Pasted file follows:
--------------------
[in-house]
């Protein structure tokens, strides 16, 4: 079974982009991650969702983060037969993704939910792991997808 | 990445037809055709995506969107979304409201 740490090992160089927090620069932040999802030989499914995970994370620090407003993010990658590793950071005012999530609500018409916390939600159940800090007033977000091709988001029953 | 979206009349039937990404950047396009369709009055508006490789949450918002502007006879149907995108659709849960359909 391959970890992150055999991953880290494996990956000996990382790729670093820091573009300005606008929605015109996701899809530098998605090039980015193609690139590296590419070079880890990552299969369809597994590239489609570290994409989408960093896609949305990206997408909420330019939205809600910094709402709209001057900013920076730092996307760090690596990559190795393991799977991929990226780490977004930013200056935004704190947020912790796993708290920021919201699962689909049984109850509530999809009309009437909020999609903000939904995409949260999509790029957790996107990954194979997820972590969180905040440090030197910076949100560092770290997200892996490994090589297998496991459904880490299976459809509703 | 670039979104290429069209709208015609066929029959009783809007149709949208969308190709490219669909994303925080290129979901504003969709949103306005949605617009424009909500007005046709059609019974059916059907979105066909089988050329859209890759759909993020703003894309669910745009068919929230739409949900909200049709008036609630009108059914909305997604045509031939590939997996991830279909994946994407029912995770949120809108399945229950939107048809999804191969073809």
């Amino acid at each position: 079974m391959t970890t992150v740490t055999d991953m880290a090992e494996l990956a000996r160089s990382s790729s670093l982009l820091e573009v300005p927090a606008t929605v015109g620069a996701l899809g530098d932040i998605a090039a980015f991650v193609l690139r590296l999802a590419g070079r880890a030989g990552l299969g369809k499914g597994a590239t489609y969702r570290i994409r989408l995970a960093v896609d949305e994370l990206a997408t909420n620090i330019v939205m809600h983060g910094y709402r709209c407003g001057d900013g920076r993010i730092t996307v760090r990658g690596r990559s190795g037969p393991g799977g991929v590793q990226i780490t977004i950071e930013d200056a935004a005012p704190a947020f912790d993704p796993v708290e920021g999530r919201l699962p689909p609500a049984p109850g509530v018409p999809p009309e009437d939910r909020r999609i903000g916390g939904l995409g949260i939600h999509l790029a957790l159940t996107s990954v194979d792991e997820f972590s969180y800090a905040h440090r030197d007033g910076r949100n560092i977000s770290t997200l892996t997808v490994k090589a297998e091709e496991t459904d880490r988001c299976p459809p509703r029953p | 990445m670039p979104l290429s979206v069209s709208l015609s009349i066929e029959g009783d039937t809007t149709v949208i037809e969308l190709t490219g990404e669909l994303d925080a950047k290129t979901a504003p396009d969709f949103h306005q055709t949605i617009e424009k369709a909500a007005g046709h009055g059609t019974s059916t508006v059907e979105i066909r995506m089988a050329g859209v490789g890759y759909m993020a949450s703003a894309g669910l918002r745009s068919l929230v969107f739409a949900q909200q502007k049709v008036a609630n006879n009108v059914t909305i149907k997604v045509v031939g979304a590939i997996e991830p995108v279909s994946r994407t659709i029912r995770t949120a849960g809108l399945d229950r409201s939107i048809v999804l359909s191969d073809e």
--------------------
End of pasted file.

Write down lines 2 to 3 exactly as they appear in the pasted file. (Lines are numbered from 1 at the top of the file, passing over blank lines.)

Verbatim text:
């Protein structure tokens, strides 16, 4: 079974982009991650969702983060037969993704939910792991997808 | 990445037809055709995506969107979304409201 740490090992160089927090620069932040999802030989499914995970994370620090407003993010990658590793950071005012999530609500018409916390939600159940800090007033977000091709988001029953 | 979206009349039937990404950047396009369709009055508006490789949450918002502007006879149907995108659709849960359909 391959970890992150055999991953880290494996990956000996990382790729670093820091573009300005606008929605015109996701899809530098998605090039980015193609690139590296590419070079880890990552299969369809597994590239489609570290994409989408960093896609949305990206997408909420330019939205809600910094709402709209001057900013920076730092996307760090690596990559190795393991799977991929990226780490977004930013200056935004704190947020912790796993708290920021919201699962689909049984109850509530999809009309009437909020999609903000939904995409949260999509790029957790996107990954194979997820972590969180905040440090030197910076949100560092770290997200892996490994090589297998496991459904880490299976459809509703 | 670039979104290429069209709208015609066929029959009783809007149709949208969308190709490219669909994303925080290129979901504003969709949103306005949605617009424009909500007005046709059609019974059916059907979105066909089988050329859209890759759909993020703003894309669910745009068919929230739409949900909200049709008036609630009108059914909305997604045509031939590939997996991830279909994946994407029912995770949120809108399945229950939107048809999804191969073809």
């Amino acid at each position: 079974m391959t970890t992150v740490t055999d991953m880290a090992e494996l990956a000996r160089s990382s790729s670093l982009l820091e573009v300005p927090a606008t929605v015109g620069a996701l899809g530098d932040i998605a090039a980015f991650v193609l690139r590296l999802a590419g070079r880890a030989g990552l299969g369809k499914g597994a590239t489609y969702r570290i994409r989408l995970a960093v896609d949305e994370l990206a997408t909420n620090i330019v939205m809600h983060g910094y709402r709209c407003g001057d900013g920076r993010i730092t996307v760090r990658g690596r990559s190795g037969p393991g799977g991929v590793q990226i780490t977004i950071e930013d200056a935004a005012p704190a947020f912790d993704p796993v708290e920021g999530r919201l699962p689909p609500a049984p109850g509530v018409p999809p009309e009437d939910r909020r999609i903000g916390g939904l995409g949260i939600h999509l790029a957790l159940t996107s990954v194979d792991e997820f972590s969180y800090a905040h440090r030197d007033g910076r949100n560092i977000s770290t997200l892996t997808v490994k090589a297998e091709e496991t459904d880490r988001c299976p459809p509703r029953p | 990445m670039p979104l290429s979206v069209s709208l015609s009349i066929e029959g009783d039937t809007t149709v949208i037809e969308l190709t490219g990404e669909l994303d925080a950047k290129t979901a504003p396009d969709f949103h306005q055709t949605i617009e424009k369709a909500a007005g046709h009055g059609t019974s059916t508006v059907e979105i066909r995506m089988a050329g859209v490789g890759y759909m993020a949450s703003a894309g669910l918002r745009s068919l929230v969107f739409a949900q909200q502007k049709v008036a609630n006879n009108v059914t909305i149907k997604v045509v031939g979304a590939i997996e991830p995108v279909s994946r994407t659709i029912r995770t949120a849960g809108l399945d229950r409201s939107i048809v999804l359909s191969d073809e």